James Bertram (Carnegie secretary)
|Born||17 March 1872 |
|Died||23 October 1934 (aged 62)|
New York City
James Bertram (1872–1934) was the personal secretary of Andrew Carnegie, the industrialist and philanthropist, from 1897-1914. Bertram also served the Carnegie Corporation of New York from its inception in 1911 as secretary and trustee until his death in 1934. He thus continued to have an important role in Carnegie's philanthropic projects after Carnegie's death in 1919.
Bertram was born in Corstorphine, near Edinburgh, the Scottish capital where was educated at Daniel Stewart's College. His first position was with the Great Northern and Northeastern Railway company in Edinburgh. He emigrated to South Africa, where he continued to work in the railway industry. He returned to Scotland for health reasons in 1897, and was recruited by Andrew Carnegie, who had recently acquired a Scottish home, Skibo Castle.
Activities in the United States
In the US Bertram by 1908 supervised Carnegie's library program. He took a close interest in the new Carnegie libraries, commenting on the architectural plans submitted by applicants. Bertram's interventions discouraged extravagant architectural features and encouraged adherence to published guidelines.
The Carnegie Libraries in Iowa Project notes that Bertram was empowered by Andrew Carnegie to carry on negotiations, answer questions, and oversee contractual arrangements. The Carnegie Libraries in Iowa Project further asserts that Bertram, and not Carnegie, was the one who established the eligibility requirements for a community to receive funding. While he did not exhibit much of a fluid or articulate communication style -- leaving his letters, notes, responses, etc. more confused and misinformed than enlightened by his instructions, Bertram considered the power Carnegie entrusted to him as a kind of sacred trust demanding his protection. Therefore, Bertram established the primary requirements that the community population should be sufficiently large to support the library. He also determined, as time went on, that beautiful architectural enhancements that adorned the library buildings – domes, marble staircases, statues -- had to be eliminated in order to cut down on costs and to improve the libraries functionality and working space for library services. He began a campaign of informing inquiring groups with pamphlets on the need for practicality of design so that the grant amount would cover the construction costs to make it ready for immediate occupancy and fulfillment of its purpose. Bertram's rigorous guardianship of the Carnegie trust had the immediate effect he desired; however, it also caused substantial difficulties for some Iowa communities seeking to build libraries with Carnegie funding. It was these stipulations that Alice S. Tyler quietly but strongly objected to during her time as Secretary, seeking to have them removed and encouraging Iowa communities to pursue local financial support and reject the Carnegie funds.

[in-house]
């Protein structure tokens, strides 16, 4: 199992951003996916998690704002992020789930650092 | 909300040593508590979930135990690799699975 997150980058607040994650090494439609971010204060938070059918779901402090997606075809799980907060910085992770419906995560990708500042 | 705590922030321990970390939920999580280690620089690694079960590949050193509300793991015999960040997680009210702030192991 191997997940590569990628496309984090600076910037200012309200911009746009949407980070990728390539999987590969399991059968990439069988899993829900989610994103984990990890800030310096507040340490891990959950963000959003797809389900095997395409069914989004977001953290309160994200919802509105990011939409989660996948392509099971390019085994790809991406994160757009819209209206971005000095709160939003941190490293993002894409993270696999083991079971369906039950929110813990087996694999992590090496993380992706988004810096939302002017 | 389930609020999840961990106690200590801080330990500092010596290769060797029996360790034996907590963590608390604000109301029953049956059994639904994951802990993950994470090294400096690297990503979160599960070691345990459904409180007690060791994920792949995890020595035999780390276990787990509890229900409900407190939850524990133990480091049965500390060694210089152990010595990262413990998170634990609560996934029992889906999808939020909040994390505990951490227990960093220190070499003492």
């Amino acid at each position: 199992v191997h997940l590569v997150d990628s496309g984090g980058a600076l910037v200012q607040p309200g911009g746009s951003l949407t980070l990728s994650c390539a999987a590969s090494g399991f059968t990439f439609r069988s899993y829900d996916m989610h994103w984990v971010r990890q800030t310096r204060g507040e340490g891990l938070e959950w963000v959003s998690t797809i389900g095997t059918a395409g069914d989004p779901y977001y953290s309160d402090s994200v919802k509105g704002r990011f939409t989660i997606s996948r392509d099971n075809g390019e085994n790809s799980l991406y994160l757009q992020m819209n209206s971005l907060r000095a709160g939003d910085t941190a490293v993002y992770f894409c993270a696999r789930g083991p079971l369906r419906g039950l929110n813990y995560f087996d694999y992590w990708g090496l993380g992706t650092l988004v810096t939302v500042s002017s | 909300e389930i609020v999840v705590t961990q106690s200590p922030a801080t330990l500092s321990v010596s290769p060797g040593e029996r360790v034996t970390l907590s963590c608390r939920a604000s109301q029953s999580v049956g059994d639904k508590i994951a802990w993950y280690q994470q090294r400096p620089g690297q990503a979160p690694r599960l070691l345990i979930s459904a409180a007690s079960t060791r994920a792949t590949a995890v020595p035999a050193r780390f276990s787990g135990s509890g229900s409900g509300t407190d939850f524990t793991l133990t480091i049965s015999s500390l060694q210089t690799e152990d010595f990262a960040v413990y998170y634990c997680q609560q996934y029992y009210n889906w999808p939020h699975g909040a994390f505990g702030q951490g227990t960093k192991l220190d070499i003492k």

Bertram authored Notes on Library Buildings, a work which included complete plans, in 1910. Bertram also involved himself with grants for pipe organs, and other projects. Booker T. Washington's published correspondence gives details of how Bertram acted as an intermediary between Carnegie and the recipients of his largesse.
- Benford, Jennie (2004-11-16). "James Bertram Collection". Carnegie Mellon Libraries. Retrieved 2010-12-15. CS1 maint: discouraged parameter (link)[permanent dead link]
- Ellen Condliffe Lagemann (1992). The Politics of Knowledge: The Carnegie Corporation, Philanthropy, and Public Policy. U of Chicago Press. p. 17.
- "Andrew Carnegie & James Bertram – Carnegie Libraries in Iowa Project". dsps.lib.uiowa.edu. Retrieved 2018-04-16.
- Kirk F. Mohney (October 11, 1988). "National Register of Historic Places Registration: Milo Public Library". National Park Service. p. 3. Retrieved July 13, 2016. CS1 maint: discouraged parameter (link) with two photos from 1988
- Booker T. Washington Papers By Booker Taliaferro Washington, Louis R. Harlan, Raymond Smock. See these pages on Google books.